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NIH Public Access Policy

Information and resources to help researchers comply with the NIH Public Access Policy.


Final NIH Policy for Data Management and Sharing Released October 29, 2020; Effective January 25, 2023

Previously, the NIH only required grants with $500,000 per year or more in direct costs to provide a brief explanation of how and when data resulting from the grant would be shared.

In NIH's view, all data should be considered for data sharing. Data should be made as widely and freely available as possible while safeguarding the privacy of participants, and protecting confidential and proprietary data.

The 2023 policy is entirely new. Beginning in 2023, ALL grant applications or renewals that generate Scientific Data must now include a detailed plan for how you will manage and share data during the entire funded period. This includes information on data storage, access policies/procedures, preservation, metadata standards, distribution approaches.

The term Scientific Data is defined in the policy as "The recorded factual material commonly accepted in the scientific community as of sufficient quality to validate and replicate research findings, regardless of whether the data are used to support scholarly publications. Scientific data do not include laboratory notebooks, preliminary analyses, completed case report forms, drafts of scientific papers, plans for future research, peer reviews, communications with colleagues, or physical objects, such as laboratory specimens."

You must provide this information in a data management and sharing plan (DMSP).

The Data Sharing Plan follows the Research Plan Section and does not count toward the page limit.

The DMSP will be assessed by NIH Program Staff (though peer reviewers will be able to comment on the proposed data management budget). The Institute, Center, or Office (ICO)-approved plan becomes a Term and Condition of the Notice of Award.

See NIH's Data Sharing and/or our NIH Public Access Library Guide pages for full details.

First steps

  1. Determine your personal timeline. If you have an active NIH award going up for renewal with receipt date of January 2023, or if you are planning to submit an NIH proposal this year, then developing a DMSP should be a high priority, especially if you are working with external collaborators as it may take time to set up appropriate data procedures/agreements.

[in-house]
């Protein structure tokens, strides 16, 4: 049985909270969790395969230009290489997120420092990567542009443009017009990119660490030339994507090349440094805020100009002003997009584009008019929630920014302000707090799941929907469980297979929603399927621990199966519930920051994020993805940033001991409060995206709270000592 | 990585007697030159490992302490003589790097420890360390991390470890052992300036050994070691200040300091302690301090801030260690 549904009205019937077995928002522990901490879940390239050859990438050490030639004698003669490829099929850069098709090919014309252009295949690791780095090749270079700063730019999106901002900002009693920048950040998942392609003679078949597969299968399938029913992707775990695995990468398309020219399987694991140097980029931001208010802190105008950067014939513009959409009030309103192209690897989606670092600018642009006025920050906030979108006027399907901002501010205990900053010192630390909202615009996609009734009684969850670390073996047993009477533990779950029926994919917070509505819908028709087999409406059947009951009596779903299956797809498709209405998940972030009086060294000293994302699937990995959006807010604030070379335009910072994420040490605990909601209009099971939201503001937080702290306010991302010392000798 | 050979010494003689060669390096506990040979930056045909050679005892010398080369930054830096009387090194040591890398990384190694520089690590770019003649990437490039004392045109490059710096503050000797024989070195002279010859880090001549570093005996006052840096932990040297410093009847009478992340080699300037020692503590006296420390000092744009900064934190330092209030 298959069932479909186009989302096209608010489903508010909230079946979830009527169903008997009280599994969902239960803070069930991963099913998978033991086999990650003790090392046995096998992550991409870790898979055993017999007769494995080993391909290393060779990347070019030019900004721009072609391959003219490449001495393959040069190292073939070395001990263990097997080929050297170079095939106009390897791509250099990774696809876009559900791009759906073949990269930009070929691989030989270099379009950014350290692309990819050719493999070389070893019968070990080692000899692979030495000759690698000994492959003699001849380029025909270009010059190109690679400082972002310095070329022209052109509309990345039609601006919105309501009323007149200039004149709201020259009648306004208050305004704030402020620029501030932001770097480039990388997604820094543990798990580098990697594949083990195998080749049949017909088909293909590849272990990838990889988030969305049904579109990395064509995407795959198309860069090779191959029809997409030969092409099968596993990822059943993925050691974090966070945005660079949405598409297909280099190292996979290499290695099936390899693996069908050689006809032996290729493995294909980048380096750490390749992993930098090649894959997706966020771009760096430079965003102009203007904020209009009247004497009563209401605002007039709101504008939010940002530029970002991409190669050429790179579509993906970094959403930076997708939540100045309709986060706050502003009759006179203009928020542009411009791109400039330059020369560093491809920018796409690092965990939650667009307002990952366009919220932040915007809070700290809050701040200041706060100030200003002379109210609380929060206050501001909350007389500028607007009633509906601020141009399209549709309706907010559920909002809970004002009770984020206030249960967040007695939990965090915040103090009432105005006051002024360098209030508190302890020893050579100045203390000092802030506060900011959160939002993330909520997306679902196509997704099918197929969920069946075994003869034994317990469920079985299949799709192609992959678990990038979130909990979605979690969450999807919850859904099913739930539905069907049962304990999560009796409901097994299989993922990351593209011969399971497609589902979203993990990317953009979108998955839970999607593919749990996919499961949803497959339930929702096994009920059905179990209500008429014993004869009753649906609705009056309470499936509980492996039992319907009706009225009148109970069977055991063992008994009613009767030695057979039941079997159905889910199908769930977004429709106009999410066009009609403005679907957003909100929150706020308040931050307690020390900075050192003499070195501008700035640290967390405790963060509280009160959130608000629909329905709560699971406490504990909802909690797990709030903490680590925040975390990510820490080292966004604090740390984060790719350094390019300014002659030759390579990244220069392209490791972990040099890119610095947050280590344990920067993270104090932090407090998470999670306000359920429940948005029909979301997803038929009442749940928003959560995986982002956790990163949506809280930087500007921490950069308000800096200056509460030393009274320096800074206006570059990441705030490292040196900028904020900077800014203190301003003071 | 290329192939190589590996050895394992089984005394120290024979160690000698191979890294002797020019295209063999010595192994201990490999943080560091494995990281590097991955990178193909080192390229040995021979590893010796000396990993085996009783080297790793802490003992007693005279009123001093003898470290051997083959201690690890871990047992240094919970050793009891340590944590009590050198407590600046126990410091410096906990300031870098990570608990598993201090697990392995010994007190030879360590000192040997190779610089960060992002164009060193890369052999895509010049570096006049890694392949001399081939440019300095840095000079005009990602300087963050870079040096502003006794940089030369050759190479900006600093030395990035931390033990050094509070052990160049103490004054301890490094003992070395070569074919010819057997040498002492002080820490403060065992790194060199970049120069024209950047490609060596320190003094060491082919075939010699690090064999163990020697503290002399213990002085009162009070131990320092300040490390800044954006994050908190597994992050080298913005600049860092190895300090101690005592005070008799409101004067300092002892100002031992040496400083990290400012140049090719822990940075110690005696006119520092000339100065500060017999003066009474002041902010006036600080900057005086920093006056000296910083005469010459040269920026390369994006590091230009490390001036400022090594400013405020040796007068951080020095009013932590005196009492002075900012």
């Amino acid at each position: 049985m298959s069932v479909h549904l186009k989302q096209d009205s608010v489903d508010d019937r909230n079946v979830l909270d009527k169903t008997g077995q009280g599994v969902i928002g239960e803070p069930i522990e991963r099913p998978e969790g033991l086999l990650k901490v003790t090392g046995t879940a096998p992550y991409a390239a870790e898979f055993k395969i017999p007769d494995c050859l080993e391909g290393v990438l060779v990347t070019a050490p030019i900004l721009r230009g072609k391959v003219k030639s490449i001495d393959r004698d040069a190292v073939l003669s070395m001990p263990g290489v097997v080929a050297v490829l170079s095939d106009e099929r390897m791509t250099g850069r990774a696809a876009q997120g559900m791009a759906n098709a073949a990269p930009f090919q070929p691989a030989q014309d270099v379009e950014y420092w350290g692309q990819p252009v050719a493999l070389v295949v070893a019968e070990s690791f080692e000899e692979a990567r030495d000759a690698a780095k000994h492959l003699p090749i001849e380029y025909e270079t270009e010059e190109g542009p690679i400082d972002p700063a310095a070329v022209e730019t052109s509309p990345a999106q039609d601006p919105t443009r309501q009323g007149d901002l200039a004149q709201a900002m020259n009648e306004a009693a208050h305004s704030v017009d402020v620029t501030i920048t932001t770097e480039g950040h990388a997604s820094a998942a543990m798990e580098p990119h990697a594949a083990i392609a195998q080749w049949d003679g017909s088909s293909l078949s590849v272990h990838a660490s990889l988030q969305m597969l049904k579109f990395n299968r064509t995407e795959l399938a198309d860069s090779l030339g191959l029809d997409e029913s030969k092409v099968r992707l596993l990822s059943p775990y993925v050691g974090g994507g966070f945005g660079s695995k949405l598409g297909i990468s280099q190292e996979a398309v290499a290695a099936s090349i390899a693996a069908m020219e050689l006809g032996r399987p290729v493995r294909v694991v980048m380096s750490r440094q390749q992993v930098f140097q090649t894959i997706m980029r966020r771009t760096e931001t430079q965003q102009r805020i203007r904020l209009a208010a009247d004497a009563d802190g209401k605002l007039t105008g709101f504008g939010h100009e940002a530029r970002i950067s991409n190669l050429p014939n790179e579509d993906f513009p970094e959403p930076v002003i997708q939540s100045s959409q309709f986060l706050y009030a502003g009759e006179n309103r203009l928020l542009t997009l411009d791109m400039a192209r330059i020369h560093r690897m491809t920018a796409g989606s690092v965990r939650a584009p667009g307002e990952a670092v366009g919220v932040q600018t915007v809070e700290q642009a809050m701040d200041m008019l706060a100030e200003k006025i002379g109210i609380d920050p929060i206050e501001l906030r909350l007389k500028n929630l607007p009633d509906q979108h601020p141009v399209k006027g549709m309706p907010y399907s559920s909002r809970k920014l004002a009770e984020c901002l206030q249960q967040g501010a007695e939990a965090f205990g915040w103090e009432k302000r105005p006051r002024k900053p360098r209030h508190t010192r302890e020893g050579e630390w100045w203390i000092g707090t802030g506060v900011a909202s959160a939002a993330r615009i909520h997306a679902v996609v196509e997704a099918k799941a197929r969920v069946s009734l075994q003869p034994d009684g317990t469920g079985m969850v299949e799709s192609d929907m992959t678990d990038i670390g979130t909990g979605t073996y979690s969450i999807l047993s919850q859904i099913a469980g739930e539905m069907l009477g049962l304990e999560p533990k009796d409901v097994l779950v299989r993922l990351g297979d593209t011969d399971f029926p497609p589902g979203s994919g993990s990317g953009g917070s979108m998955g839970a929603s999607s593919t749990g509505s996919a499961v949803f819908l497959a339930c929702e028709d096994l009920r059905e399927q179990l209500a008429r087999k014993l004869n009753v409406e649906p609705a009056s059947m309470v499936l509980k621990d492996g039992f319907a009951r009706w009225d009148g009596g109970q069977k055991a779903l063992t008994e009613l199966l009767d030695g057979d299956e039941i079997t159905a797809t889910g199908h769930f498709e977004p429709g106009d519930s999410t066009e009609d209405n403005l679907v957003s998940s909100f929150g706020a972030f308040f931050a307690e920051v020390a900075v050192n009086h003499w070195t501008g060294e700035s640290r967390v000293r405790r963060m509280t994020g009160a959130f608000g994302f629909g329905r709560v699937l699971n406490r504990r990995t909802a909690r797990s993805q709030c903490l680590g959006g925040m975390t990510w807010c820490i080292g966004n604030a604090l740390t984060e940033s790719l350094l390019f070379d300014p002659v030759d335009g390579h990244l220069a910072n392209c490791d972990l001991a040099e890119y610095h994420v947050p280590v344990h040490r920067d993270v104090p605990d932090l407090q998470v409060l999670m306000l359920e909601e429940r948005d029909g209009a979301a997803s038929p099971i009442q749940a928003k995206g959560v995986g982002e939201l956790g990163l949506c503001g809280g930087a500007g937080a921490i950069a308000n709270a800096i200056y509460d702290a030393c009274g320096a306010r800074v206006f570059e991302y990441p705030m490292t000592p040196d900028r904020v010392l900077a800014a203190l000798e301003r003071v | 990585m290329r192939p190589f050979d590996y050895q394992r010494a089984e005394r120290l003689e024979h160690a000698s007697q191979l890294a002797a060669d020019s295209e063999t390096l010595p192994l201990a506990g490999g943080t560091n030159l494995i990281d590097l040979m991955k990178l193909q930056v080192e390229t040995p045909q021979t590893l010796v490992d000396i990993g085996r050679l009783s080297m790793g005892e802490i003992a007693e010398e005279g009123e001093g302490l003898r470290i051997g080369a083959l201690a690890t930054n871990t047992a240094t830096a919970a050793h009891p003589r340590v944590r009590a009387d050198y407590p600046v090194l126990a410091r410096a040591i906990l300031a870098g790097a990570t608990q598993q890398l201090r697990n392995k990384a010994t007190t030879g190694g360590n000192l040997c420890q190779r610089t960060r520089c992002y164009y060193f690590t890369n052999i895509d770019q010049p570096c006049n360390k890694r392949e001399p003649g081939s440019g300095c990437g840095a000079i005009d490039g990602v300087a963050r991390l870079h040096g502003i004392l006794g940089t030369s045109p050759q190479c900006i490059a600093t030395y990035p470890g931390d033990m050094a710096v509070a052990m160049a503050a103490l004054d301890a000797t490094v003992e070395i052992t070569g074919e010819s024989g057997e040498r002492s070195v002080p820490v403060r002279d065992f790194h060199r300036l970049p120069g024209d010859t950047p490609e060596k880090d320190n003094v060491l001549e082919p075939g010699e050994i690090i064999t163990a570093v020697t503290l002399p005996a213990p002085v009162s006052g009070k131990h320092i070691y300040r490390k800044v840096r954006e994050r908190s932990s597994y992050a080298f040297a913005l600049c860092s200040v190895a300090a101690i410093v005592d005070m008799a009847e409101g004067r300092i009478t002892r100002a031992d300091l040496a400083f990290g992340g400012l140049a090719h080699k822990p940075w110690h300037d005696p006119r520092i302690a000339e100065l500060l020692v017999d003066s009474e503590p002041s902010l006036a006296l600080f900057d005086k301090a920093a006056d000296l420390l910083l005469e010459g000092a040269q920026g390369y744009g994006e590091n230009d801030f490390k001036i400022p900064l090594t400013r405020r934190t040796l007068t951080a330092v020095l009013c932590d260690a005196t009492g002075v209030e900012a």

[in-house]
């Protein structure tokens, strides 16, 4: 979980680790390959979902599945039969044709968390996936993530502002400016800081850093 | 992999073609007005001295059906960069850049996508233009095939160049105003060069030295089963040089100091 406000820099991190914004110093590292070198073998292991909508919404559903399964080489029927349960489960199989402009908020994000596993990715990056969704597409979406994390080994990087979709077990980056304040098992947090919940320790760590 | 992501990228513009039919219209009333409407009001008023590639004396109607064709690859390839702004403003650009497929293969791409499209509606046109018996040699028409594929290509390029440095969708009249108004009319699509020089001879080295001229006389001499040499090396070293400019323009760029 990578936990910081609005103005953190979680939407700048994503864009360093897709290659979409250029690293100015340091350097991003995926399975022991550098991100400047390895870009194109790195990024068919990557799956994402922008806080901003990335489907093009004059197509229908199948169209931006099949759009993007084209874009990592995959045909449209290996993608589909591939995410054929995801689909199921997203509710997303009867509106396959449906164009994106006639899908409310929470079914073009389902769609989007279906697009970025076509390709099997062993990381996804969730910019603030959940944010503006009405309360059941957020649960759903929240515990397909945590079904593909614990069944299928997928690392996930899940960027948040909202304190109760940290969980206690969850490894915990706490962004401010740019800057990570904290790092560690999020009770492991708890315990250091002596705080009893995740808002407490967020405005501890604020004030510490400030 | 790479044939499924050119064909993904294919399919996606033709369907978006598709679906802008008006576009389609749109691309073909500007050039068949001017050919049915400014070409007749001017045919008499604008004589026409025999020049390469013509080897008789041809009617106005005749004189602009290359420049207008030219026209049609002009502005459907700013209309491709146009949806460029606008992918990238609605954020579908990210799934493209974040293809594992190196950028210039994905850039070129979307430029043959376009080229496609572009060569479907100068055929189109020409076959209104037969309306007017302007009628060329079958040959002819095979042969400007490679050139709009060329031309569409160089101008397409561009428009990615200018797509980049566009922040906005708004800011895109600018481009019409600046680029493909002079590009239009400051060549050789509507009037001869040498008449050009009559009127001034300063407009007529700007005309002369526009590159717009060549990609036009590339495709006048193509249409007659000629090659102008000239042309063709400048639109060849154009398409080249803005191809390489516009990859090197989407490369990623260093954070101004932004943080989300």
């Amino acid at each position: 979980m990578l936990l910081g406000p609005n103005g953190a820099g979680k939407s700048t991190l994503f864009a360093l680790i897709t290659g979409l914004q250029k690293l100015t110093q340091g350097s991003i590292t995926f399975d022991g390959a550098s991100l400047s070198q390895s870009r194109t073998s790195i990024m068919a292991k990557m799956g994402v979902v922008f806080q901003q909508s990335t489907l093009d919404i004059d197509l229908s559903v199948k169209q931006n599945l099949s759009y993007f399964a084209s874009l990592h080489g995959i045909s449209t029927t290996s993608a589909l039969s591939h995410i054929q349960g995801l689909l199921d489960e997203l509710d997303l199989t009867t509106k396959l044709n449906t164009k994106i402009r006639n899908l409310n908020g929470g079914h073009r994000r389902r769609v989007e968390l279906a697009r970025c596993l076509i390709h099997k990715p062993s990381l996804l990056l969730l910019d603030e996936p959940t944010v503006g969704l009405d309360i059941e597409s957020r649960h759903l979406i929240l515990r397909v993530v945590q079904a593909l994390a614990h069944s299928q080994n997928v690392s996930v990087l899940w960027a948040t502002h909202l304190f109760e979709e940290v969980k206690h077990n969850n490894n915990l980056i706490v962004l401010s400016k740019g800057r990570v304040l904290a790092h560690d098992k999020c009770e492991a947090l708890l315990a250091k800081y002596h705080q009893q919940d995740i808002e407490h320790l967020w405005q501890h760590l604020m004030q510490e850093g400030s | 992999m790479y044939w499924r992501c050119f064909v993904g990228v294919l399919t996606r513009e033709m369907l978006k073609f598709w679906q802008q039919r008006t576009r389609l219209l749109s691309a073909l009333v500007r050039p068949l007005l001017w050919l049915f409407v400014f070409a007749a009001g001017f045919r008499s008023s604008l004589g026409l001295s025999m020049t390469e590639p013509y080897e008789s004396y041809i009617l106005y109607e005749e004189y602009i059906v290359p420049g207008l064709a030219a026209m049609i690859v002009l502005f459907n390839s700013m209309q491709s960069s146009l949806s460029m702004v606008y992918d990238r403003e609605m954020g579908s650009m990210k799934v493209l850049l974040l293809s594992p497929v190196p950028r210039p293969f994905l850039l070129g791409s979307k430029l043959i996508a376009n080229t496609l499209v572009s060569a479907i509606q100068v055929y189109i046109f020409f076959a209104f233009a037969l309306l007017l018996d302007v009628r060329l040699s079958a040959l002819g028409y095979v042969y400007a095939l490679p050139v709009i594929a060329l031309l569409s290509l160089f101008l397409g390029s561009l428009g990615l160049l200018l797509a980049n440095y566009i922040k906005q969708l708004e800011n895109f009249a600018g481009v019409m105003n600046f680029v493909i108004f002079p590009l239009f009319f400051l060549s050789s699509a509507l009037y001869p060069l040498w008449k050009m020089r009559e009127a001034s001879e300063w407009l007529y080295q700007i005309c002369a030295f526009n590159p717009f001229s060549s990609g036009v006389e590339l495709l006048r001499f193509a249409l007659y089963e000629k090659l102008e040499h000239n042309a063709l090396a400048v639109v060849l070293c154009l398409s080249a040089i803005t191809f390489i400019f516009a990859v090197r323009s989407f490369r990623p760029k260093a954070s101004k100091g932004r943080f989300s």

2. Read through this webpage to familiarize yourself with the changes and with the policy itself (including the supplements)

  3. Familiarize yourself with the FAIR principles (Wilkinson et. al, 2016). The FAIR (findable, accessible, interoperable, reusable) data principles are the guiding principles the NIH has used in creating the new policy. 

  4. Assess your own project and data management practices relative to the policy (see the NIH-provided supplements below), especially around documenting existing practices and developing new ones to address the increased emphasis on data sharing and administrative oversight.

  5. Review campus data services (e.g., computing, storage, consulting) and assess whether they will meet your needs. Also consider costs you may need to budget for such as labor for data cleaning and documentation (see the NIH-provided supplement on allowable costs).

Media Requirements

While not part of the Public Access Policy, note that NIH also requires grant acknowledement in the media (e.g., press releases, web stories, blog posts).

Grantees are required to include the following:

  • A reference to the National Institutes of Health
  • The name of the funding institute (e.g., National Cancer Institute)

Campus Resources

Questions about applicability to a grant-funded project? Contact your OSPA pre-award or post-award staff or call 882-7560.